Getting links to your site helps attract visitors and shows Google that others on the Internet value your content and that your site has authority. Establishing positive relationships with bloggers, journalists, social media personalities and the people behind websites similar to yours are positive off-page SEO practices. Commenting on other blogs can be helpful. Guest blogging remains a popular off-page SEO method. Hanging out on Reddit and relevant forums can also help. A lot of this may not seem like SEO but that's because you've focused on on-page signals.
SEO has a lot to do with your overall online presence, and off-page SEO focuses on that. It's often more about you as a content creator than your content itself. Some people classify technical SEO as a subset of on-page SEO but here we'll treat it as a unique type. Technical SEO, in short, is related to on-page factors but has to do with things that happen behind the scenes. App shop optimization is very similar to on-page SEO. While it's not always clear what factors are used in app shop search algorithms, there are fewer factors to influence so focus on those. For example: let's say I'm looking at two different websites for pool services - one optimized for mobile devices and one not optimized for mobile devices. The mobile site is optimized for the width of my screen and is easy to read; the non-mobile site looks cluttered and hard to read due to its small font size. See the difference? The first two sound natural and as if I can imagine them when I see them online; the last one looks spammy and like it's trying too hard. Mobile optimization is incredibly important as Google practices mobile-first indexing.
This means that instead of crawling a desktop site; the algorithm will use the mobile version of your site when indexing and ranking pages for SERPs. In addition 61% of search queries on Google in the US are mobile-first; so given all this; your SEO strategy would be ineffective without prioritizing mobile optimization. Keywords are at the heart of SEO but they are no longer the first step to achieving organic growth; instead; the first step is to make a list of topics you would like your content to address. To start; draw up a list of about 10 words and terms associated with your product or service; use an SEO tool (Google's Keyword Tool; Ahrefs; SEMRush or GrowthBar; to name a few) to research these words; identify their search volume and come up with variations that make sense for your business. Let's say a pool business wants their content topics related words such as 'pool maintenance', 'pool cleaning', 'pool repair', 'pool installation', 'pool supplies', 'pool chemicals', 'pool covers', 'pool liners' etc.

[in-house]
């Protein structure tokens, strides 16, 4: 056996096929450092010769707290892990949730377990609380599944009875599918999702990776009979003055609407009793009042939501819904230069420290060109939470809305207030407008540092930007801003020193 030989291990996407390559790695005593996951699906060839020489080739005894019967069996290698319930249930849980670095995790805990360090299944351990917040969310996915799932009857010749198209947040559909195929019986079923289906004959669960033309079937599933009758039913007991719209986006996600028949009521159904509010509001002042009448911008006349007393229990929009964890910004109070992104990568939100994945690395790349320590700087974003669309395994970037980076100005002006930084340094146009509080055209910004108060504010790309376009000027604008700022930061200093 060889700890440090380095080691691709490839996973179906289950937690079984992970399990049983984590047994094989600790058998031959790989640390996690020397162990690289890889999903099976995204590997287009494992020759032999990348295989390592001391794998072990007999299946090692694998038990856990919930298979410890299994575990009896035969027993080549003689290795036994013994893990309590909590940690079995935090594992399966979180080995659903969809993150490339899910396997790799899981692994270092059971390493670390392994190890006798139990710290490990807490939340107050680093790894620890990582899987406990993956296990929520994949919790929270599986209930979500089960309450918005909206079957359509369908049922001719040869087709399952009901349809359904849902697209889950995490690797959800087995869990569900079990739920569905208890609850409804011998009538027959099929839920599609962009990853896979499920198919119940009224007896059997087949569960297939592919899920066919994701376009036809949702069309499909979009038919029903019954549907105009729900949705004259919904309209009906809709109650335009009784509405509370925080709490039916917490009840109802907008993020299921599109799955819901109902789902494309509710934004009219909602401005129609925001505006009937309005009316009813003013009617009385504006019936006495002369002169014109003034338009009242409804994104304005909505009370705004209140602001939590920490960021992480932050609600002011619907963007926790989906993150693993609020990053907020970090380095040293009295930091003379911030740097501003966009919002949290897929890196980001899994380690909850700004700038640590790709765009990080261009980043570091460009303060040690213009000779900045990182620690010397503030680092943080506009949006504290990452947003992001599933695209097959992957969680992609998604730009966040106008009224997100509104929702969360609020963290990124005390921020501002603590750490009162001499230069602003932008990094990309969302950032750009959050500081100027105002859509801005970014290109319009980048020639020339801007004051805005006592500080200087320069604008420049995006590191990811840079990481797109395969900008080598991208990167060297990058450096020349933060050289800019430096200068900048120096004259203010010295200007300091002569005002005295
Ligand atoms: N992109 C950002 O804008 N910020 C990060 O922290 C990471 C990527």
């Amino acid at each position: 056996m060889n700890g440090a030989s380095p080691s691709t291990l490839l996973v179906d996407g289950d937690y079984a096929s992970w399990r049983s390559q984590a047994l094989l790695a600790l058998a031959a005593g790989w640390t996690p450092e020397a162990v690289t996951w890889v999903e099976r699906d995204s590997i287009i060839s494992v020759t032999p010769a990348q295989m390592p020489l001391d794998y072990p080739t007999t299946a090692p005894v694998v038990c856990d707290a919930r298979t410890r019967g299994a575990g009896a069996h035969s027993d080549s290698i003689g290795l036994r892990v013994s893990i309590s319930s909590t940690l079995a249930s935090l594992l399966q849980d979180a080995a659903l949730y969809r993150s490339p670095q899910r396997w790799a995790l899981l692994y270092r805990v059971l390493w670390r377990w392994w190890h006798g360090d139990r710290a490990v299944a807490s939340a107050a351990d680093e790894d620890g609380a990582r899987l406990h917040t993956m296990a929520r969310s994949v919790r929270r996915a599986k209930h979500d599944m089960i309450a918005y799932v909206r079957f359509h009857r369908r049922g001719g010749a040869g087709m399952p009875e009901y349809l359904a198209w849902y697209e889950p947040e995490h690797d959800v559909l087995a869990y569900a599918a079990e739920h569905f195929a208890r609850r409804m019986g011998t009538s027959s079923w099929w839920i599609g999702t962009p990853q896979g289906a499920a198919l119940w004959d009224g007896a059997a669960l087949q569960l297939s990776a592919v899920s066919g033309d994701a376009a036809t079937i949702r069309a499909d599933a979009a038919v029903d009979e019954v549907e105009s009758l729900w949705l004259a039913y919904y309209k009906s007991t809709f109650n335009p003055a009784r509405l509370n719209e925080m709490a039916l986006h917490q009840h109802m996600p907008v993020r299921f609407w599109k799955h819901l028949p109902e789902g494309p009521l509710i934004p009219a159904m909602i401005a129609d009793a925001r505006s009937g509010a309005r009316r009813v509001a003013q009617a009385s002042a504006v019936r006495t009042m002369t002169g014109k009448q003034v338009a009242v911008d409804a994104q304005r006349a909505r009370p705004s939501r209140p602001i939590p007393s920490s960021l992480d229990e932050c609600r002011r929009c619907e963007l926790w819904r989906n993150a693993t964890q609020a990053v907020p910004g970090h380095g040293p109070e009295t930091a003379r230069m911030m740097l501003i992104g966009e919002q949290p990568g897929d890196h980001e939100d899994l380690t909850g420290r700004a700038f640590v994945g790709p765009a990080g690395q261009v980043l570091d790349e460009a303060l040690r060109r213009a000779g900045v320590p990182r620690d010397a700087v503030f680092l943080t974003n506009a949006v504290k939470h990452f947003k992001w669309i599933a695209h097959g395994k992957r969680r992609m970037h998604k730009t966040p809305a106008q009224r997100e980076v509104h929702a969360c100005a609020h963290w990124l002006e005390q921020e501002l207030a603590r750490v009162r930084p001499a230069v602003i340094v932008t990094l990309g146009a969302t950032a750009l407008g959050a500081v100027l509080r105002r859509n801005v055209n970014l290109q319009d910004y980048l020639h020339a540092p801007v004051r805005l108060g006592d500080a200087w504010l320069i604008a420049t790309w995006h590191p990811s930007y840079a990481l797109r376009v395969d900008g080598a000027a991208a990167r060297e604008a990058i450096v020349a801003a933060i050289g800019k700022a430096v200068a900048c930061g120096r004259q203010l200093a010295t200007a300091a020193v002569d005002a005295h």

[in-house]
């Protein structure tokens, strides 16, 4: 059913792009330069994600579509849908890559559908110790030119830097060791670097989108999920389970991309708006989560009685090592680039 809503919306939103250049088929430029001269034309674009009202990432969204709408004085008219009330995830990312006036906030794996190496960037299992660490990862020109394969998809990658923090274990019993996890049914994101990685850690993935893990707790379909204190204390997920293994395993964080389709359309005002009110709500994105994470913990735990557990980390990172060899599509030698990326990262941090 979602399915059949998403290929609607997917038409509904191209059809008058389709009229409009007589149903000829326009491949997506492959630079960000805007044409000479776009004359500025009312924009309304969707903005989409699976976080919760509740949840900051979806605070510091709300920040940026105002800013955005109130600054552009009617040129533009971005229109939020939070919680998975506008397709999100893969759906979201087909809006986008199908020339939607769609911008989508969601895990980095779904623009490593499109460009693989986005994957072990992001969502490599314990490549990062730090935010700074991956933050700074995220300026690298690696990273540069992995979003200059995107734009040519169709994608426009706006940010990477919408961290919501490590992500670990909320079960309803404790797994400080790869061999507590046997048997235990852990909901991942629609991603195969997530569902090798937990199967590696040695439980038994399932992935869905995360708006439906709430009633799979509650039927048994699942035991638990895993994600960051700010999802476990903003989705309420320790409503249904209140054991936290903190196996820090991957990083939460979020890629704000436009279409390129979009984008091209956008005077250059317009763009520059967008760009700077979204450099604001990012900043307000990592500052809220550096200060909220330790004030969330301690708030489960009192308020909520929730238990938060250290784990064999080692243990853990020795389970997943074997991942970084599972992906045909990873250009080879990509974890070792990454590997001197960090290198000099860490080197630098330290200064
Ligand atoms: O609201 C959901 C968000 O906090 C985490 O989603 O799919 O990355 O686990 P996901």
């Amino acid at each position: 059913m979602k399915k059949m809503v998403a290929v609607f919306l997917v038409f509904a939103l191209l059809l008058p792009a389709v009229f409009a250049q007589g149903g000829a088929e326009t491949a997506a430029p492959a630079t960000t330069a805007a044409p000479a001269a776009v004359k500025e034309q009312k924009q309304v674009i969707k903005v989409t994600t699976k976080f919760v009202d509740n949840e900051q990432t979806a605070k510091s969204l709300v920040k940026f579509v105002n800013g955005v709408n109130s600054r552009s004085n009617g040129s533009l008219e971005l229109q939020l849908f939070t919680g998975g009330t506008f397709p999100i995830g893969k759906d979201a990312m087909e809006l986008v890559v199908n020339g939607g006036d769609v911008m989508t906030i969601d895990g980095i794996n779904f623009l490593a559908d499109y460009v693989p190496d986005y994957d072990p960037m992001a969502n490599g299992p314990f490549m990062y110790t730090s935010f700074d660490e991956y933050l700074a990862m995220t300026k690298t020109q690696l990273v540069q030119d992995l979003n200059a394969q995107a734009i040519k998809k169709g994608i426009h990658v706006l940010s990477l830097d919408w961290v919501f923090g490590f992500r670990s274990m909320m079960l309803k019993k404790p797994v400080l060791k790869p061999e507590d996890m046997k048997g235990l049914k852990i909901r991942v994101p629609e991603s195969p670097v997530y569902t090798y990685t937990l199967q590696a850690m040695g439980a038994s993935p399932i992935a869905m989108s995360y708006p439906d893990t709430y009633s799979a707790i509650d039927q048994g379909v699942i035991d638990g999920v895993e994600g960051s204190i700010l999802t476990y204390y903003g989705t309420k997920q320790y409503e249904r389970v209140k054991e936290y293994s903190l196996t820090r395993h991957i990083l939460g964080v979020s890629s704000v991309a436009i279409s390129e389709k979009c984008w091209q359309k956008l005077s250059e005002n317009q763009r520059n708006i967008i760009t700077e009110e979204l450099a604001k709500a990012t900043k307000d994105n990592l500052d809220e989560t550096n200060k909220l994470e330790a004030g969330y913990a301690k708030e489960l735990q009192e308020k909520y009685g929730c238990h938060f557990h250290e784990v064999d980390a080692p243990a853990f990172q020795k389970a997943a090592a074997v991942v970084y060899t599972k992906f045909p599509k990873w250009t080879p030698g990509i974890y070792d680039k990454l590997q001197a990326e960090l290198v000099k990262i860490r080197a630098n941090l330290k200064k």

ConclusionSEO can seem overwhelming at first but by breaking down into its three distinct categories - On-Page; Off-Page; Technical; Local - you can easily organize and execute an effective optimization plan for any business or website.
- On-Page SEO involves optimizing the content of your website including body text; keywords; headings; meta titles; meta descriptions; images etc.
- Off-Page SEO focuses on building exposure and trust for your business through link building; guest blogging etc.
- Technical SEO involves actions taken behind the scenes such as improving crawlability or user experience (UX).
- Local SEO focuses on increasing online presence in specific areas rather than nationally.